NIEHS researchers used a mouse model to uncover how exposure to endocrine-disrupting chemicals as a newborn could lead to endometrial cancer, and potentially breast cancer, in adulthood. Endocrine disruptors mimic, block, or interfere with hormones.
The scientists found that mice exposed to diethylstilbestrol (DES) immediately after birth — known as the neonatal period — experienced altered uterine cell differentiation and a higher rate of reproductive cancers later in life. Cell differentiation is a critical biological process whereby stem cells begin to mature into more distinct cell types with specific functions.
DES, which is a synthetic estrogen, was once prescribed to prevent miscarriage and other pregnancy complications. It is no longer used because it can increase risk of reproductive tract abnormalities and cancer in the daughters of women exposed during pregnancy. However, studying the developmental effects of DES is still relevant today because like many other endocrine disrupting-chemicals, it can change cell differentiation, according to the scientists. Their findings were published Oct. 19 in PLOS Biology.
Cutting-edge tech reveals key cellular changes
“This study is important because previously, scientists did not know how endocrine disruptors affected cell differentiation and caused cancer,” noted lead author Carmen Williams, M.D., Ph.D., deputy chief of the NIEHS Reproductive and Developmental Biology Laboratory. “Now, we have pinpointed a biological mechanism that can lead to that health outcome. Compared to the mice we studied, exposure levels in humans would likely need to be sustained for a much longer period for there to be similar health risks. We need to confirm through additional research, but I would still expect to see a subtle effect in humans. Future studies in this area will deepen our understanding of these risks and hopefully help new parents make informed decisions for themselves and their children.”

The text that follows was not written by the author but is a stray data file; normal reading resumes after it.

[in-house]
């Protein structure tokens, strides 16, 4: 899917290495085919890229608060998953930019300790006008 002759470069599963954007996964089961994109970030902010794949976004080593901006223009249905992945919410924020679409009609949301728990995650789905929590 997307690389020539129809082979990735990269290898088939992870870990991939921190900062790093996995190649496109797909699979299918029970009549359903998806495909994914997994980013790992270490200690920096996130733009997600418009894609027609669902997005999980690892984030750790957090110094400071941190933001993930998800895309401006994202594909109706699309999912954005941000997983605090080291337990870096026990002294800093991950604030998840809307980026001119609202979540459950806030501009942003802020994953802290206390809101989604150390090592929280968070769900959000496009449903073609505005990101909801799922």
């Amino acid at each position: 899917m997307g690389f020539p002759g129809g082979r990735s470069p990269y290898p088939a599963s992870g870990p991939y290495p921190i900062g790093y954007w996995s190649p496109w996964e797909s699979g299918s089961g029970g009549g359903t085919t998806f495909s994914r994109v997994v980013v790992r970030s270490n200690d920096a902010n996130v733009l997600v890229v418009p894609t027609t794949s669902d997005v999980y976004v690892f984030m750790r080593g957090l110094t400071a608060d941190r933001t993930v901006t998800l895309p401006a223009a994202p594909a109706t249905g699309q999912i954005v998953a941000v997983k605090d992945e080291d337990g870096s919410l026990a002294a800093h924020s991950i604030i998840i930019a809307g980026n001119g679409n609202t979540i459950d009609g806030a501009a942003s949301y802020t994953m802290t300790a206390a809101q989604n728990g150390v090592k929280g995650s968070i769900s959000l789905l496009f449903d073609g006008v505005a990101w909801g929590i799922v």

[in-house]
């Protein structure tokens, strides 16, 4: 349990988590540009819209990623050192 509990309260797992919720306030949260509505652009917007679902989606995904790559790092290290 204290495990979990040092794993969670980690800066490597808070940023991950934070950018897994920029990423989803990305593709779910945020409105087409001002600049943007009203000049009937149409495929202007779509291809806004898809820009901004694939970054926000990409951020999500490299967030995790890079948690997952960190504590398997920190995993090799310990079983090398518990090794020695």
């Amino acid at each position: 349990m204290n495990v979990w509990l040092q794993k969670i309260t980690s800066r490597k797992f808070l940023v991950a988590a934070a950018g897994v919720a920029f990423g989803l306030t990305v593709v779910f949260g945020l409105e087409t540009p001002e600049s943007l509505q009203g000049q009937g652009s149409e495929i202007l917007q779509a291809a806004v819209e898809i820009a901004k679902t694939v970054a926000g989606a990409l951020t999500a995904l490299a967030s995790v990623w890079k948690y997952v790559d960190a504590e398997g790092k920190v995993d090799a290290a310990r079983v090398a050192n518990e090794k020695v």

Using cutting-edge technology called single-cell RNA sequencing, the scientists showed how exposure to DES can affect cells lining the uterus, which are called epithelial cells. After exposure, the epithelial cells appeared normal, even though they were not. They behaved quite differently — more cancer-like — later in life when there was increased estrogen signaling, such as what occurs during a woman’s menstrual cycle, or following increased inflammation, which can result from obesity.
The researchers determined that neonatal exposure to DES alone did not cause endometrial cancer, but rather, such exposure paved the way for cancer if there was a second event in adulthood such as increased estrogen signaling or inflammation.
Insights into endocrine disruptors’ biological effects
“DES can be used to understand the effects of endocrine disruptors more broadly because many such chemicals are reported to change how cells differentiate and become adult tissues,” said co-author Wendy Jefferson, Ph.D., an NIEHS biologist. “Previous studies in mice showed that neonatal exposure to DES caused cancer, but they did not reveal how. That provided an opportunity for us to try to understand exactly what happens in early cell development to cause cancer in adulthood.”
According to the scientists, the study has implications for endometrial cancer and also breast cancer because both involve changes in cell differentiation that can be heavily influenced by early exposure to endocrine disruptors.
(Jesse Saffron, J.D., is Deputy Director of the NIEHS Office of Communications and Public Liaison.)